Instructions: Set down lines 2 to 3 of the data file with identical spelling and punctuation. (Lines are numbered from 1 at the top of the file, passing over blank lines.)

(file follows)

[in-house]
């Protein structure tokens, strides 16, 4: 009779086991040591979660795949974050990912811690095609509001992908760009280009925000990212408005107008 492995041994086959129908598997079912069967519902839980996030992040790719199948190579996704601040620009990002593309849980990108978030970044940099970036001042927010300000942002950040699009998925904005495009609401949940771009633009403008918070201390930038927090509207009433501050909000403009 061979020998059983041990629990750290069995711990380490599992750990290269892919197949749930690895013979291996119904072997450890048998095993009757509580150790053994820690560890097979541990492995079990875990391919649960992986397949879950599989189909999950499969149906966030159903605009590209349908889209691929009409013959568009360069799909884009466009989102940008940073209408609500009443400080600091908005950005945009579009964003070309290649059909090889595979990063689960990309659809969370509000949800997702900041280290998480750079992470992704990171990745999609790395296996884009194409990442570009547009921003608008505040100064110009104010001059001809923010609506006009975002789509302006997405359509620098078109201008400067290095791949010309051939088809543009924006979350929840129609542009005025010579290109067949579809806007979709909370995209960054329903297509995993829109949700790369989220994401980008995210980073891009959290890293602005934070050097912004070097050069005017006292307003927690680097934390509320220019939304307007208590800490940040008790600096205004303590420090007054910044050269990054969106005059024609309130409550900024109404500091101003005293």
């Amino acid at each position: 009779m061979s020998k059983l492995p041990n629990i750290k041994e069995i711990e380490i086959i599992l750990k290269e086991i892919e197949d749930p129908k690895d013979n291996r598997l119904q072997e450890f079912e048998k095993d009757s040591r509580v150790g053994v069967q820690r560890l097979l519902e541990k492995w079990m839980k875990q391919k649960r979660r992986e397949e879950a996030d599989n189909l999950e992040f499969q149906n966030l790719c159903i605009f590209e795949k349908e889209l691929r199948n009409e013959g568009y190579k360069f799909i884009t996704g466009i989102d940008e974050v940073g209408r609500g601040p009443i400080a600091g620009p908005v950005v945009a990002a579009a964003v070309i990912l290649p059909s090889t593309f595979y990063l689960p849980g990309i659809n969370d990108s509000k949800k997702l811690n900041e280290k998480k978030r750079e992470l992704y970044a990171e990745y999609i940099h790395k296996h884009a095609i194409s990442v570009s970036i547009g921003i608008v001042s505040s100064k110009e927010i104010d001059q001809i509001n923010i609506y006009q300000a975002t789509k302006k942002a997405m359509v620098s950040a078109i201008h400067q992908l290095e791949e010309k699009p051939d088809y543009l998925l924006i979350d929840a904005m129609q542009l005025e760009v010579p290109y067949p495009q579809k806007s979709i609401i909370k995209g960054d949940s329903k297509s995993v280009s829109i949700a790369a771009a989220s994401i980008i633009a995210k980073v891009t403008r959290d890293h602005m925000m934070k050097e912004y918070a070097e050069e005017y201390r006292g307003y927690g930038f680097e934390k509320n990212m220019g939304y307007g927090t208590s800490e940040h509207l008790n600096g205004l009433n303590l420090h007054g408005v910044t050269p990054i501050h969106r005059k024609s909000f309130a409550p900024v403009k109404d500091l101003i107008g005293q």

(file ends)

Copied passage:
């Protein structure tokens, strides 16, 4: 009779086991040591979660795949974050990912811690095609509001992908760009280009925000990212408005107008 492995041994086959129908598997079912069967519902839980996030992040790719199948190579996704601040620009990002593309849980990108978030970044940099970036001042927010300000942002950040699009998925904005495009609401949940771009633009403008918070201390930038927090509207009433501050909000403009 061979020998059983041990629990750290069995711990380490599992750990290269892919197949749930690895013979291996119904072997450890048998095993009757509580150790053994820690560890097979541990492995079990875990391919649960992986397949879950599989189909999950499969149906966030159903605009590209349908889209691929009409013959568009360069799909884009466009989102940008940073209408609500009443400080600091908005950005945009579009964003070309290649059909090889595979990063689960990309659809969370509000949800997702900041280290998480750079992470992704990171990745999609790395296996884009194409990442570009547009921003608008505040100064110009104010001059001809923010609506006009975002789509302006997405359509620098078109201008400067290095791949010309051939088809543009924006979350929840129609542009005025010579290109067949579809806007979709909370995209960054329903297509995993829109949700790369989220994401980008995210980073891009959290890293602005934070050097912004070097050069005017006292307003927690680097934390509320220019939304307007208590800490940040008790600096205004303590420090007054910044050269990054969106005059024609309130409550900024109404500091101003005293």
């Amino acid at each position: 009779m061979s020998k059983l492995p041990n629990i750290k041994e069995i711990e380490i086959i599992l750990k290269e086991i892919e197949d749930p129908k690895d013979n291996r598997l119904q072997e450890f079912e048998k095993d009757s040591r509580v150790g053994v069967q820690r560890l097979l519902e541990k492995w079990m839980k875990q391919k649960r979660r992986e397949e879950a996030d599989n189909l999950e992040f499969q149906n966030l790719c159903i605009f590209e795949k349908e889209l691929r199948n009409e013959g568009y190579k360069f799909i884009t996704g466009i989102d940008e974050v940073g209408r609500g601040p009443i400080a600091g620009p908005v950005v945009a990002a579009a964003v070309i990912l290649p059909s090889t593309f595979y990063l689960p849980g990309i659809n969370d990108s509000k949800k997702l811690n900041e280290k998480k978030r750079e992470l992704y970044a990171e990745y999609i940099h790395k296996h884009a095609i194409s990442v570009s970036i547009g921003i608008v001042s505040s100064k110009e927010i104010d001059q001809i509001n923010i609506y006009q300000a975002t789509k302006k942002a997405m359509v620098s950040a078109i201008h400067q992908l290095e791949e010309k699009p051939d088809y543009l998925l924006i979350d929840a904005m129609q542009l005025e760009v010579p290109y067949p495009q579809k806007s979709i609401i909370k995209g960054d949940s329903k297509s995993v280009s829109i949700a790369a771009a989220s994401i980008i633009a995210k980073v891009t403008r959290d890293h602005m925000m934070k050097e912004y918070a070097e050069e005017y201390r006292g307003y927690g930038f680097e934390k509320n990212m220019g939304y307007g927090t208590s800490e940040h509207l008790n600096g205004l009433n303590l420090h007054g408005v910044t050269p990054i501050h969106r005059k024609s909000f309130a409550p900024v403009k109404d500091l101003i107008g005293q």